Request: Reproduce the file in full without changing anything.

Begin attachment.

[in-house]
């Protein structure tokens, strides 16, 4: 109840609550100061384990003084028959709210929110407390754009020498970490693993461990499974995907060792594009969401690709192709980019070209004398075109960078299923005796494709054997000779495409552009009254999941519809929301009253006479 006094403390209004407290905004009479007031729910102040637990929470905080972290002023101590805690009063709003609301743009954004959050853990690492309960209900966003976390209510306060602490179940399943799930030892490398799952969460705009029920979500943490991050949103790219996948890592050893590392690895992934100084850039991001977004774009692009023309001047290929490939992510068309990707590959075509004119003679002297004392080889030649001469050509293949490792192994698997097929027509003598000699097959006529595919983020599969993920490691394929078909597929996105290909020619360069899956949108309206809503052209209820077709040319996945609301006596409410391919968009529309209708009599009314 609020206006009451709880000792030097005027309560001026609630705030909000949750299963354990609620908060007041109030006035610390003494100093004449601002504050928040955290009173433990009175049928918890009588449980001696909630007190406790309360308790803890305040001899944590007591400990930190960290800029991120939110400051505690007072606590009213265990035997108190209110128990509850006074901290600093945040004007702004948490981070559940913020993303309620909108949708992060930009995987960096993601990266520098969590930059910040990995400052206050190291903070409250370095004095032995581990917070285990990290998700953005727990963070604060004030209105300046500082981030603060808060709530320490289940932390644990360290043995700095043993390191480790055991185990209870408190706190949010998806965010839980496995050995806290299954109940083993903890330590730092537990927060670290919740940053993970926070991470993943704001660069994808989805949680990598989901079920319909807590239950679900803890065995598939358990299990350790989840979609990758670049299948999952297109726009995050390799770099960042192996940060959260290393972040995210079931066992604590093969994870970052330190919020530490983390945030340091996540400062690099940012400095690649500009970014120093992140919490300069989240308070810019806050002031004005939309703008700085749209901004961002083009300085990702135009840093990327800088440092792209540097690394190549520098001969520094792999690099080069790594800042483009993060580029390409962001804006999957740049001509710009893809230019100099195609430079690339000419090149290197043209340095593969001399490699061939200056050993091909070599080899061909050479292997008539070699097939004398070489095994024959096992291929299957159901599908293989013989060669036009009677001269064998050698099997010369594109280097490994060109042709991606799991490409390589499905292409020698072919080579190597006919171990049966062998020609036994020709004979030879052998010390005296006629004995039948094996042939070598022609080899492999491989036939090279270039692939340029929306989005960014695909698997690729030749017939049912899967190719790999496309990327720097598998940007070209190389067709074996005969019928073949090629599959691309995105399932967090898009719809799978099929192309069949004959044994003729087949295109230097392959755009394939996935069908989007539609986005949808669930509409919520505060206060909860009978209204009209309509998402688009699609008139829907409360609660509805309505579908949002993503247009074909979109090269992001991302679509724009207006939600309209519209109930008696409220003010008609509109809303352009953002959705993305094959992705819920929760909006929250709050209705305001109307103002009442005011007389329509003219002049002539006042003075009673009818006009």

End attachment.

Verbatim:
[in-house]
């Protein structure tokens, strides 16, 4: 109840609550100061384990003084028959709210929110407390754009020498970490693993461990499974995907060792594009969401690709192709980019070209004398075109960078299923005796494709054997000779495409552009009254999941519809929301009253006479 006094403390209004407290905004009479007031729910102040637990929470905080972290002023101590805690009063709003609301743009954004959050853990690492309960209900966003976390209510306060602490179940399943799930030892490398799952969460705009029920979500943490991050949103790219996948890592050893590392690895992934100084850039991001977004774009692009023309001047290929490939992510068309990707590959075509004119003679002297004392080889030649001469050509293949490792192994698997097929027509003598000699097959006529595919983020599969993920490691394929078909597929996105290909020619360069899956949108309206809503052209209820077709040319996945609301006596409410391919968009529309209708009599009314 609020206006009451709880000792030097005027309560001026609630705030909000949750299963354990609620908060007041109030006035610390003494100093004449601002504050928040955290009173433990009175049928918890009588449980001696909630007190406790309360308790803890305040001899944590007591400990930190960290800029991120939110400051505690007072606590009213265990035997108190209110128990509850006074901290600093945040004007702004948490981070559940913020993303309620909108949708992060930009995987960096993601990266520098969590930059910040990995400052206050190291903070409250370095004095032995581990917070285990990290998700953005727990963070604060004030209105300046500082981030603060808060709530320490289940932390644990360290043995700095043993390191480790055991185990209870408190706190949010998806965010839980496995050995806290299954109940083993903890330590730092537990927060670290919740940053993970926070991470993943704001660069994808989805949680990598989901079920319909807590239950679900803890065995598939358990299990350790989840979609990758670049299948999952297109726009995050390799770099960042192996940060959260290393972040995210079931066992604590093969994870970052330190919020530490983390945030340091996540400062690099940012400095690649500009970014120093992140919490300069989240308070810019806050002031004005939309703008700085749209901004961002083009300085990702135009840093990327800088440092792209540097690394190549520098001969520094792999690099080069790594800042483009993060580029390409962001804006999957740049001509710009893809230019100099195609430079690339000419090149290197043209340095593969001399490699061939200056050993091909070599080899061909050479292997008539070699097939004398070489095994024959096992291929299957159901599908293989013989060669036009009677001269064998050698099997010369594109280097490994060109042709991606799991490409390589499905292409020698072919080579190597006919171990049966062998020609036994020709004979030879052998010390005296006629004995039948094996042939070598022609080899492999491989036939090279270039692939340029929306989005960014695909698997690729030749017939049912899967190719790999496309990327720097598998940007070209190389067709074996005969019928073949090629599959691309995105399932967090898009719809799978099929192309069949004959044994003729087949295109230097392959755009394939996935069908989007539609986005949808669930509409919520505060206060909860009978209204009209309509998402688009699609008139829907409360609660509805309505579908949002993503247009074909979109090269992001991302679509724009207006939600309209519209109930008696409220003010008609509109809303352009953002959705993305094959992705819920929760909006929250709050209705305001109307103002009442005011007389329509003219002049002539006042003075009673009818006009």